Life went on like that for a while.  Fortunately for everyone, somewhere along the way I grew up.  Married life has treated me well, and just last June, I was blessed with a daughter who looks enough like me that I don’t need to bother with a paternity test. My girls (wife and daughter) have given me yet another new perspective on life and how to live it. A shift in consciousness occurred when I learned that my wife was pregnant.  I applied for my concealed carry. I studied for weeks on what would be my best choice for EDC.  I practiced with a purpose now instead of pure recreation and pleasure.

More important than how or even what I carried, I had to strive to conduct myself in a dramatically different manner. With all these life changes came the sobering fact that I could never again instigate a fight with anyone, for any reason. I always had to be the first to apologize in a minor dispute.  I had to learn to dial my smart mouth down about 4 notches. I couldn’t continue to associate with the people of ill-repute that I had so much fun with in college. Putting myself in these situations that used to be “just good fun” was no longer an option.  The only fight I would ever be allowed to win again would be a genuine matter of life or death. On ALL other matters, I had to be meek and conciliatory.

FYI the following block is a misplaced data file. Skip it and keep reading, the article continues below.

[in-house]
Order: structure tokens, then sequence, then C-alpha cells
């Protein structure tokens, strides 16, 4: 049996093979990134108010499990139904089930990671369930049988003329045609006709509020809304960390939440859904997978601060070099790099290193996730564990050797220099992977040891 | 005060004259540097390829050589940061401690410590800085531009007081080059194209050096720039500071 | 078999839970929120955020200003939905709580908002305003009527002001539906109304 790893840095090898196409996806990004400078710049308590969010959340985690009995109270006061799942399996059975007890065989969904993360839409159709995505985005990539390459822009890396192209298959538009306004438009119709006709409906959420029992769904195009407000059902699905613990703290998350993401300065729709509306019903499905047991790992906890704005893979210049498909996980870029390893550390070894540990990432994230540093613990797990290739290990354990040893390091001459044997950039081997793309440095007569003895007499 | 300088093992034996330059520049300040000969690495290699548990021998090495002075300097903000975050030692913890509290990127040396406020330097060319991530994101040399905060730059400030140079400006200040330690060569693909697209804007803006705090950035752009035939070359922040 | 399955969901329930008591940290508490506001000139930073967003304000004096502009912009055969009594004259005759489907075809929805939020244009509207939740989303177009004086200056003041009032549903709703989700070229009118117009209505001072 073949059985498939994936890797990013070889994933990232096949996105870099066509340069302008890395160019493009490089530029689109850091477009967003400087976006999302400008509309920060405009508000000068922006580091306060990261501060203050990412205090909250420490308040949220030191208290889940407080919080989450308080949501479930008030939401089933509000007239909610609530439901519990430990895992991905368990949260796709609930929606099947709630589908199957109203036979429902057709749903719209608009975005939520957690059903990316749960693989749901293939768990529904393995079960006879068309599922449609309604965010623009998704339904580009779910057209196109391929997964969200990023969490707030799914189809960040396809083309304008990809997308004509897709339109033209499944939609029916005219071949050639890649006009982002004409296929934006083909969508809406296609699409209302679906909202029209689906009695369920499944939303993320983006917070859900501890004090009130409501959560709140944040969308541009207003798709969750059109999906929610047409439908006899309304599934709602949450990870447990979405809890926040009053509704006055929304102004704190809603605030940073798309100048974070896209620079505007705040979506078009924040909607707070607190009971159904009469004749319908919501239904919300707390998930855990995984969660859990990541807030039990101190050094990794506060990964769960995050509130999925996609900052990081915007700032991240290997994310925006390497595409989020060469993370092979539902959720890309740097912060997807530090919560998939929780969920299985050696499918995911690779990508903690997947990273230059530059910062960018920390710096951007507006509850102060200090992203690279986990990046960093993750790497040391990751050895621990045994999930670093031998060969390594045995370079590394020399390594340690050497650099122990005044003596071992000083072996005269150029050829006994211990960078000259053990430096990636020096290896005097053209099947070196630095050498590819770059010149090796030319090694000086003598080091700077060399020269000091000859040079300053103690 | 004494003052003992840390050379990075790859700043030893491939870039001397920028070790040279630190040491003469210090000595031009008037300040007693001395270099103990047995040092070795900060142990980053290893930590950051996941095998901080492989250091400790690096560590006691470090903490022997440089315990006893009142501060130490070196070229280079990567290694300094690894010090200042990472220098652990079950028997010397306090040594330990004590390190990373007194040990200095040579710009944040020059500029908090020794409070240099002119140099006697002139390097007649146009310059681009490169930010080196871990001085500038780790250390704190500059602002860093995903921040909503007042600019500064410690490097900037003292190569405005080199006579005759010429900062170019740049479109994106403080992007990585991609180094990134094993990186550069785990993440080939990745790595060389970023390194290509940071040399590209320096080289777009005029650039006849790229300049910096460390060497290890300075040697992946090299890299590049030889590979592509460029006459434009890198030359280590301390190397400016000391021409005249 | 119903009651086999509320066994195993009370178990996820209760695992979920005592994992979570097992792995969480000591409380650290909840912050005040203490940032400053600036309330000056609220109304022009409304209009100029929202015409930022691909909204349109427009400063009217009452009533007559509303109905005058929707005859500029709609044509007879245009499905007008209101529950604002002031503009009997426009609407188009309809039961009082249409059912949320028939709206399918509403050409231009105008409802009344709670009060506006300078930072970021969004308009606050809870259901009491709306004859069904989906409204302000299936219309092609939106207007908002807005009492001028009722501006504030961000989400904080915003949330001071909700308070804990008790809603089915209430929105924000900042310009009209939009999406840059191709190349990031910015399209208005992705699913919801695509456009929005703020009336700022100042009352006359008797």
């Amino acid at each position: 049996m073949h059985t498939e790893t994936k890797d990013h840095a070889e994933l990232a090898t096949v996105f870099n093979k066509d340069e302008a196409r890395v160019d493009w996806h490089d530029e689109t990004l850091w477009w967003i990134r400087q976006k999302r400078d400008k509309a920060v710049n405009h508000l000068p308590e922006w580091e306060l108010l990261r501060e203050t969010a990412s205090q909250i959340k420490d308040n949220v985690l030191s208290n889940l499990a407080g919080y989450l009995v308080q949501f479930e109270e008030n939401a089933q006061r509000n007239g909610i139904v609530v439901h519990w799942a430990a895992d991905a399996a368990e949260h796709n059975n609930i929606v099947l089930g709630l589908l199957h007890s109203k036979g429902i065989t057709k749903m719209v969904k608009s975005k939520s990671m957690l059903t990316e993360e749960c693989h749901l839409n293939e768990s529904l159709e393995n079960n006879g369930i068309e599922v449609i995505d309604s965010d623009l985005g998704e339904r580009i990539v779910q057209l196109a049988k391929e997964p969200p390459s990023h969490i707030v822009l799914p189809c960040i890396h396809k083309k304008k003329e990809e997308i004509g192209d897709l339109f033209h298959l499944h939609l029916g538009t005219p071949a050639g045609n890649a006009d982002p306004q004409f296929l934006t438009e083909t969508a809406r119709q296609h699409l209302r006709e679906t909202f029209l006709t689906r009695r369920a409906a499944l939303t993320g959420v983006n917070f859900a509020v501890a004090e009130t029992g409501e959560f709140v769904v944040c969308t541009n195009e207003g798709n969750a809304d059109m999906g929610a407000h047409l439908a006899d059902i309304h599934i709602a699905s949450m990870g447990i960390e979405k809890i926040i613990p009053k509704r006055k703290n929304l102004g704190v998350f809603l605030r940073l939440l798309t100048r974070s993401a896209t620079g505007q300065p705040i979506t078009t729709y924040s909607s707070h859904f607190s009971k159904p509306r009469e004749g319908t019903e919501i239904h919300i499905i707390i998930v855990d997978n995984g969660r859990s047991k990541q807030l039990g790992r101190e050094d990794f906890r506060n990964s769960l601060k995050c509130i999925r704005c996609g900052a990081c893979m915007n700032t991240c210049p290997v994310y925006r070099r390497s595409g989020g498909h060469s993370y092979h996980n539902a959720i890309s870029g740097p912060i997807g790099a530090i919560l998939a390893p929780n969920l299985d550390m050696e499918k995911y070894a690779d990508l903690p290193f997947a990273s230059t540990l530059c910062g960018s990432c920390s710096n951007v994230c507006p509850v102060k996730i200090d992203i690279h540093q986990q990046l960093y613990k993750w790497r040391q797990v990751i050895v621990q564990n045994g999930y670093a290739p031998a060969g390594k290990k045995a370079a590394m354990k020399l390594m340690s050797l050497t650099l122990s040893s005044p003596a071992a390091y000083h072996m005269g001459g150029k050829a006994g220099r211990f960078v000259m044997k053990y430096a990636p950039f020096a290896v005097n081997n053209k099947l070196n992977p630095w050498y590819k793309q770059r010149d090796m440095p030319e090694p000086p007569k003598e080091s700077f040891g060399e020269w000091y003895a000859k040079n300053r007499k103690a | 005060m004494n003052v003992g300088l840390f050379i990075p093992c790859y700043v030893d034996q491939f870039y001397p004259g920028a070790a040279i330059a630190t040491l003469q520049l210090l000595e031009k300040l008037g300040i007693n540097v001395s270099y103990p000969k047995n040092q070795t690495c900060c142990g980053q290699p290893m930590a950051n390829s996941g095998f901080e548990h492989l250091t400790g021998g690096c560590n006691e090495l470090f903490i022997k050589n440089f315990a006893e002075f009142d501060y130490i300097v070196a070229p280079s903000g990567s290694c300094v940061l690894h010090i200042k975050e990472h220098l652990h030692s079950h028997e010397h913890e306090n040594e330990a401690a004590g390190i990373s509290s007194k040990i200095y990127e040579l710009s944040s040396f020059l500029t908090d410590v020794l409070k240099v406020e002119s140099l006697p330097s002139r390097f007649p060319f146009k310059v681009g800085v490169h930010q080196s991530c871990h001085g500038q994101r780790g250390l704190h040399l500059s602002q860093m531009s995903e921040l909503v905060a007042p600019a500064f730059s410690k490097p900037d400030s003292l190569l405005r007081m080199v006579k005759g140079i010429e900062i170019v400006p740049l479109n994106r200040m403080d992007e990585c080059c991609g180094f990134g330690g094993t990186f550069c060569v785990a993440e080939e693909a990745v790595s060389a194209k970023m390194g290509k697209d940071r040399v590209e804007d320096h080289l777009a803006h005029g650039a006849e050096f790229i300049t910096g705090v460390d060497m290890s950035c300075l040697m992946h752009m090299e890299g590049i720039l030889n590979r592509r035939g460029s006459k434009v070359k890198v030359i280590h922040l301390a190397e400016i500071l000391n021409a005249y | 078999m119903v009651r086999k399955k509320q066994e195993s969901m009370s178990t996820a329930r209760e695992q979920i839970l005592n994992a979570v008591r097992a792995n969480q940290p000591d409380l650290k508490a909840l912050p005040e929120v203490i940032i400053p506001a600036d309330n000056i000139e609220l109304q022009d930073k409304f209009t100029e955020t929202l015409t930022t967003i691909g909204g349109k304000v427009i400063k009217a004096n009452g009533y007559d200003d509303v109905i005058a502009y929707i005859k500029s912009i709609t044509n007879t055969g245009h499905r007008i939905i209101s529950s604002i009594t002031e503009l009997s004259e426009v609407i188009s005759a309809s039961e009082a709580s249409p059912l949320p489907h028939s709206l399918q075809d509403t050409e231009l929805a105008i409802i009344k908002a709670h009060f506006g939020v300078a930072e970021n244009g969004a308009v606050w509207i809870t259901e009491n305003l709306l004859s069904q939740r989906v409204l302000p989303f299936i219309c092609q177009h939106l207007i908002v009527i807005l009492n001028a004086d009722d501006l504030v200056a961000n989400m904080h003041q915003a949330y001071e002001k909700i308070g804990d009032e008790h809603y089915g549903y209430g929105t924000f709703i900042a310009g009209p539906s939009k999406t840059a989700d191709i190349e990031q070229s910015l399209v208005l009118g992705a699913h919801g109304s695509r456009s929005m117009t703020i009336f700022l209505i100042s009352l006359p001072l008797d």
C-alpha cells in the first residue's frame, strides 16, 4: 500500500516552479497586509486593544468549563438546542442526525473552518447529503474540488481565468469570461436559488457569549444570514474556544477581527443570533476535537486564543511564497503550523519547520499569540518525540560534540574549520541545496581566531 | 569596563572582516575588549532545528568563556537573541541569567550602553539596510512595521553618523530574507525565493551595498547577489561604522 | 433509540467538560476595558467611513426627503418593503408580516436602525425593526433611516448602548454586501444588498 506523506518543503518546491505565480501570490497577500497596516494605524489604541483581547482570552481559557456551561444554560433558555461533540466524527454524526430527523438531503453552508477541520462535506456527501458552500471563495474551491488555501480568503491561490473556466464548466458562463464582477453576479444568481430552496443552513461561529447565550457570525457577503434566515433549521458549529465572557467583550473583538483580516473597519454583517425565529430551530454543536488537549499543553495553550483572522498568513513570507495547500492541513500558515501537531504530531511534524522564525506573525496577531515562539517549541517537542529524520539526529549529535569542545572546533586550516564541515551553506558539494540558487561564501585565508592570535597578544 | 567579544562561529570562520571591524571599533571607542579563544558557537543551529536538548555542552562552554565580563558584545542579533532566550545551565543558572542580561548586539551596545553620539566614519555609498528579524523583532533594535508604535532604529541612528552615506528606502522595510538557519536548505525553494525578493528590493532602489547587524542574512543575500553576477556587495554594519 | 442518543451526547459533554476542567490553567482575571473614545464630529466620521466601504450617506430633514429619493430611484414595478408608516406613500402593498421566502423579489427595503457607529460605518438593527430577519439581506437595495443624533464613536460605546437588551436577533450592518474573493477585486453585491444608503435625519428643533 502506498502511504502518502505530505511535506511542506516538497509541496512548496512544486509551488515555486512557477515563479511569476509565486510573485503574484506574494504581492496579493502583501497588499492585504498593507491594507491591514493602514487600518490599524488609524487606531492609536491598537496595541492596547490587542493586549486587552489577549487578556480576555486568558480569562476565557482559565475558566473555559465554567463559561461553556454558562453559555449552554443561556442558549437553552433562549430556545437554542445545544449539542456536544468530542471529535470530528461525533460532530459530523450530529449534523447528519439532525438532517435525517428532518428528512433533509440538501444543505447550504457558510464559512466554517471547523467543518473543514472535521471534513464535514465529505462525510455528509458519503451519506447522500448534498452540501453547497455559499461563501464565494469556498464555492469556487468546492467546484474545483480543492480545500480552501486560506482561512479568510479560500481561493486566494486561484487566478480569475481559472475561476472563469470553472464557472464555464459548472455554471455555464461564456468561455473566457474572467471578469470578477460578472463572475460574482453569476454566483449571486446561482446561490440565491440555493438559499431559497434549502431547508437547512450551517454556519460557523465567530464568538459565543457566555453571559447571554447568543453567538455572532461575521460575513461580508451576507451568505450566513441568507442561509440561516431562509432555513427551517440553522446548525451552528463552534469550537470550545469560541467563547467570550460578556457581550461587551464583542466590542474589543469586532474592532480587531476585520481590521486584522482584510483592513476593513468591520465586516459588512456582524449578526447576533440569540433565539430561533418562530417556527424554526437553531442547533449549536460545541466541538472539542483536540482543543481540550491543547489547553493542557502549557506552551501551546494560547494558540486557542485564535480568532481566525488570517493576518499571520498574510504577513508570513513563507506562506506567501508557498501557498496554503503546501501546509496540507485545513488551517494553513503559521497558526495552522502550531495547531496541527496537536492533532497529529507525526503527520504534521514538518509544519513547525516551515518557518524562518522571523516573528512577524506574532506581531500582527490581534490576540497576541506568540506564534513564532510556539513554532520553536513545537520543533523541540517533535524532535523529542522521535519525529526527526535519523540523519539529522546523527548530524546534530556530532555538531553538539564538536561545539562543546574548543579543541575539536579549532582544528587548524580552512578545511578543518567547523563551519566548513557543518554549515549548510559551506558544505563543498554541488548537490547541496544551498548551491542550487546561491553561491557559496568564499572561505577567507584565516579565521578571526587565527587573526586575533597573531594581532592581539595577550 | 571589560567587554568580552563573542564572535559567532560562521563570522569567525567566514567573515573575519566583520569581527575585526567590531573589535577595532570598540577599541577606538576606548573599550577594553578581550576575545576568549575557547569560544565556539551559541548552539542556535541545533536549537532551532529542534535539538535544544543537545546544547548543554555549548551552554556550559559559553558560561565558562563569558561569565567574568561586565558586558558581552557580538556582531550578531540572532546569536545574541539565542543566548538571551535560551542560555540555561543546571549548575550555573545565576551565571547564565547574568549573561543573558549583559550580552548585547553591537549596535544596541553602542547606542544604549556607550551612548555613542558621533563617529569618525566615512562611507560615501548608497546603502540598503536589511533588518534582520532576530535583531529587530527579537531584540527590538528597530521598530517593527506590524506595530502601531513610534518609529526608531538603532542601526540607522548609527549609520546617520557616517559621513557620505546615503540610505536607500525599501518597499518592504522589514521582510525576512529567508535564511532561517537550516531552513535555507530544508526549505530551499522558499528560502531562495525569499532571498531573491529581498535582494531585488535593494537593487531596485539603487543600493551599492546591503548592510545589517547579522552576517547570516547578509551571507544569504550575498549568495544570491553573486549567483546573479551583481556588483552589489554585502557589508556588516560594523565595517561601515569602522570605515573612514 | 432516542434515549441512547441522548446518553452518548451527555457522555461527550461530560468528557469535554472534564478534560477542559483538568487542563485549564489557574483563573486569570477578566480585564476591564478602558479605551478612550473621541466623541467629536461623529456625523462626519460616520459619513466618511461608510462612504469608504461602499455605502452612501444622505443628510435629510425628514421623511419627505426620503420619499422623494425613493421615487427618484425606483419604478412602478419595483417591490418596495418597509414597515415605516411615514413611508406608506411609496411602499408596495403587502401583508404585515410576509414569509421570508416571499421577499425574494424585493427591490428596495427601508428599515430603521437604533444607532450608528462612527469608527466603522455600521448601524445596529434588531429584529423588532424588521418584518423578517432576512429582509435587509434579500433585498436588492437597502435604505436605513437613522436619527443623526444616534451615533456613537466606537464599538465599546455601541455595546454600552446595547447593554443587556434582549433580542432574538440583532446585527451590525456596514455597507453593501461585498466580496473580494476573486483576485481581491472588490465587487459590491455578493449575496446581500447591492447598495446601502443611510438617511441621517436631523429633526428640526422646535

I suppose there’s a point in need of clarification here at the end:  the reality of my previous partying years was that it was most certainly NOT “all in good fun”. It was dangerous, reckless, and just plain mean. Bonds were formed and memories were made, sure, but it wasn’t smart and many situations could’ve had dramatically different results had God not been watching out for our ignorant selves. Another point is this: it always perplexes me when concealed carry holders are painted in a rootin’-tootin’, shoot-first-ask-questions-later light. As far as my journey to responsible gun ownership is concerned, I graduated from that immature mindset the moment I decided to carry a gun daily.

27 Responses to FNS-9 Contest Entry: The Consequences of Carry

  1. “With all these life changes came the sobering fact that I could never again instigate a fight with anyone, for any reason.” Hoplophobes have no idea people are capable of that realization.